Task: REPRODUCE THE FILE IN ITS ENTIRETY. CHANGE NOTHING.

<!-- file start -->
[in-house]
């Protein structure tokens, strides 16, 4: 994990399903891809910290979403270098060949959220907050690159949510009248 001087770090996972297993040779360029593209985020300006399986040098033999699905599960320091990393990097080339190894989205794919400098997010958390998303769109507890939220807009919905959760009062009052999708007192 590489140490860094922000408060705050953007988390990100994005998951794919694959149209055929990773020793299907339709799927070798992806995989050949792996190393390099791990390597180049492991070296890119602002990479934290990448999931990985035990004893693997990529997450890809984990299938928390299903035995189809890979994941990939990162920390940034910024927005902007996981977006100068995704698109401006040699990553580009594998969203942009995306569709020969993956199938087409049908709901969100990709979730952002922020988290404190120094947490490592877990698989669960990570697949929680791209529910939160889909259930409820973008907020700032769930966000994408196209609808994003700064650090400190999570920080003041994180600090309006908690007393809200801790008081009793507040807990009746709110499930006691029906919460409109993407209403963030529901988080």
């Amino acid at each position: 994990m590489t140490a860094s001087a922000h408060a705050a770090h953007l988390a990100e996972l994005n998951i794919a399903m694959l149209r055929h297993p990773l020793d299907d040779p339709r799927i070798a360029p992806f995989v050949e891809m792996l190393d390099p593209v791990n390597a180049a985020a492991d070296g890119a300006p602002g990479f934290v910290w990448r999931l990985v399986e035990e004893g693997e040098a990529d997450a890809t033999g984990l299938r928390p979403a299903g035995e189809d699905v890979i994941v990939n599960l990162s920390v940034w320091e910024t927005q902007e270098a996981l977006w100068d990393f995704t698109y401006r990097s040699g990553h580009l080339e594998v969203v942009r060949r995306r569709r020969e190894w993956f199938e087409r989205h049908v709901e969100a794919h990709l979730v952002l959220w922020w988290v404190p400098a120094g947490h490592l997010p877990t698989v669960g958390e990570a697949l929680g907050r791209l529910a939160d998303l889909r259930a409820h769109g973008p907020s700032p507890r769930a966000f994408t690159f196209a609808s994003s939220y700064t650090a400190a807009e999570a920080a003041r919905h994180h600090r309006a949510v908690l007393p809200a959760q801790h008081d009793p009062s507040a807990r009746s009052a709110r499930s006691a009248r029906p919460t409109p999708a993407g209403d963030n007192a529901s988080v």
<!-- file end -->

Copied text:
[in-house]
């Protein structure tokens, strides 16, 4: 994990399903891809910290979403270098060949959220907050690159949510009248 001087770090996972297993040779360029593209985020300006399986040098033999699905599960320091990393990097080339190894989205794919400098997010958390998303769109507890939220807009919905959760009062009052999708007192 590489140490860094922000408060705050953007988390990100994005998951794919694959149209055929990773020793299907339709799927070798992806995989050949792996190393390099791990390597180049492991070296890119602002990479934290990448999931990985035990004893693997990529997450890809984990299938928390299903035995189809890979994941990939990162920390940034910024927005902007996981977006100068995704698109401006040699990553580009594998969203942009995306569709020969993956199938087409049908709901969100990709979730952002922020988290404190120094947490490592877990698989669960990570697949929680791209529910939160889909259930409820973008907020700032769930966000994408196209609808994003700064650090400190999570920080003041994180600090309006908690007393809200801790008081009793507040807990009746709110499930006691029906919460409109993407209403963030529901988080």
């Amino acid at each position: 994990m590489t140490a860094s001087a922000h408060a705050a770090h953007l988390a990100e996972l994005n998951i794919a399903m694959l149209r055929h297993p990773l020793d299907d040779p339709r799927i070798a360029p992806f995989v050949e891809m792996l190393d390099p593209v791990n390597a180049a985020a492991d070296g890119a300006p602002g990479f934290v910290w990448r999931l990985v399986e035990e004893g693997e040098a990529d997450a890809t033999g984990l299938r928390p979403a299903g035995e189809d699905v890979i994941v990939n599960l990162s920390v940034w320091e910024t927005q902007e270098a996981l977006w100068d990393f995704t698109y401006r990097s040699g990553h580009l080339e594998v969203v942009r060949r995306r569709r020969e190894w993956f199938e087409r989205h049908v709901e969100a794919h990709l979730v952002l959220w922020w988290v404190p400098a120094g947490h490592l997010p877990t698989v669960g958390e990570a697949l929680g907050r791209l529910a939160d998303l889909r259930a409820h769109g973008p907020s700032p507890r769930a966000f994408t690159f196209a609808s994003s939220y700064t650090a400190a807009e999570a920080a003041r919905h994180h600090r309006a949510v908690l007393p809200a959760q801790h008081d009793p009062s507040a807990r009746s009052a709110r499930s006691a009248r029906p919460t409109p999708a993407g209403d963030n007192a529901s988080v």